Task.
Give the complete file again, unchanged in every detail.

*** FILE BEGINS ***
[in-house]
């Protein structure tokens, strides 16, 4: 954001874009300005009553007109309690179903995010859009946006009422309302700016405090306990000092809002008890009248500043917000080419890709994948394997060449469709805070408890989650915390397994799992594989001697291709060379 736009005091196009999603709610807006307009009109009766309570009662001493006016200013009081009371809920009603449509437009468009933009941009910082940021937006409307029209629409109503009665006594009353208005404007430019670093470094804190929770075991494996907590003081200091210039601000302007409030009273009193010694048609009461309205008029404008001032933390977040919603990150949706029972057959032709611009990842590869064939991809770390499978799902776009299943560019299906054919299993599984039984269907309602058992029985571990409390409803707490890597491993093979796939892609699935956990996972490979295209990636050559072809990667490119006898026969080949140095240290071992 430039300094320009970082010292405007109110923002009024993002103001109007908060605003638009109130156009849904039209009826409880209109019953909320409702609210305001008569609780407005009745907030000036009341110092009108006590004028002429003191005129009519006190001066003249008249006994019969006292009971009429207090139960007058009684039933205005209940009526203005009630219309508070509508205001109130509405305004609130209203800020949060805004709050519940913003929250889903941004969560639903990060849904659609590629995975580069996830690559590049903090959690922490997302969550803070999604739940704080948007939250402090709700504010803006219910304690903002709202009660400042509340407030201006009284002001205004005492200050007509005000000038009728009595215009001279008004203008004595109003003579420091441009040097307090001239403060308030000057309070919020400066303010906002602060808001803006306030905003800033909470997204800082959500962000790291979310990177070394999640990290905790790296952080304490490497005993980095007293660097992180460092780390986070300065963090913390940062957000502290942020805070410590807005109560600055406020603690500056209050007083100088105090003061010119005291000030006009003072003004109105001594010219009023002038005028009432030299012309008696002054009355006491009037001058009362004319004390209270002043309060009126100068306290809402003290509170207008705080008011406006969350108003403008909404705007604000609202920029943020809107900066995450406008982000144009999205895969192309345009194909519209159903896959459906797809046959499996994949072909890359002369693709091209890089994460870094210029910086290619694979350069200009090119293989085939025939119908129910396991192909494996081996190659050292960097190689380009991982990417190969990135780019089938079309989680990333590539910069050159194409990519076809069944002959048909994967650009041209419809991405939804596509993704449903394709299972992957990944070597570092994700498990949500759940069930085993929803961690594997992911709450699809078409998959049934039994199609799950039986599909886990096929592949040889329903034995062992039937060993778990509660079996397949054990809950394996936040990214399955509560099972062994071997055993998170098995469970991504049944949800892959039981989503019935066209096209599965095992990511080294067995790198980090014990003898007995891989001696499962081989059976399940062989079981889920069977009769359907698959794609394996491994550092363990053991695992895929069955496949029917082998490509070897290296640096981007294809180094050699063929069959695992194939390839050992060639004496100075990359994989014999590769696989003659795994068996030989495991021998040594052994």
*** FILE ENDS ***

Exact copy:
[in-house]
């Protein structure tokens, strides 16, 4: 954001874009300005009553007109309690179903995010859009946006009422309302700016405090306990000092809002008890009248500043917000080419890709994948394997060449469709805070408890989650915390397994799992594989001697291709060379 736009005091196009999603709610807006307009009109009766309570009662001493006016200013009081009371809920009603449509437009468009933009941009910082940021937006409307029209629409109503009665006594009353208005404007430019670093470094804190929770075991494996907590003081200091210039601000302007409030009273009193010694048609009461309205008029404008001032933390977040919603990150949706029972057959032709611009990842590869064939991809770390499978799902776009299943560019299906054919299993599984039984269907309602058992029985571990409390409803707490890597491993093979796939892609699935956990996972490979295209990636050559072809990667490119006898026969080949140095240290071992 430039300094320009970082010292405007109110923002009024993002103001109007908060605003638009109130156009849904039209009826409880209109019953909320409702609210305001008569609780407005009745907030000036009341110092009108006590004028002429003191005129009519006190001066003249008249006994019969006292009971009429207090139960007058009684039933205005209940009526203005009630219309508070509508205001109130509405305004609130209203800020949060805004709050519940913003929250889903941004969560639903990060849904659609590629995975580069996830690559590049903090959690922490997302969550803070999604739940704080948007939250402090709700504010803006219910304690903002709202009660400042509340407030201006009284002001205004005492200050007509005000000038009728009595215009001279008004203008004595109003003579420091441009040097307090001239403060308030000057309070919020400066303010906002602060808001803006306030905003800033909470997204800082959500962000790291979310990177070394999640990290905790790296952080304490490497005993980095007293660097992180460092780390986070300065963090913390940062957000502290942020805070410590807005109560600055406020603690500056209050007083100088105090003061010119005291000030006009003072003004109105001594010219009023002038005028009432030299012309008696002054009355006491009037001058009362004319004390209270002043309060009126100068306290809402003290509170207008705080008011406006969350108003403008909404705007604000609202920029943020809107900066995450406008982000144009999205895969192309345009194909519209159903896959459906797809046959499996994949072909890359002369693709091209890089994460870094210029910086290619694979350069200009090119293989085939025939119908129910396991192909494996081996190659050292960097190689380009991982990417190969990135780019089938079309989680990333590539910069050159194409990519076809069944002959048909994967650009041209419809991405939804596509993704449903394709299972992957990944070597570092994700498990949500759940069930085993929803961690594997992911709450699809078409998959049934039994199609799950039986599909886990096929592949040889329903034995062992039937060993778990509660079996397949054990809950394996936040990214399955509560099972062994071997055993998170098995469970991504049944949800892959039981989503019935066209096209599965095992990511080294067995790198980090014990003898007995891989001696499962081989059976399940062989079981889920069977009769359907698959794609394996491994550092363990053991695992895929069955496949029917082998490509070897290296640096981007294809180094050699063929069959695992194939390839050992060639004496100075990359994989014999590769696989003659795994068996030989495991021998040594052994």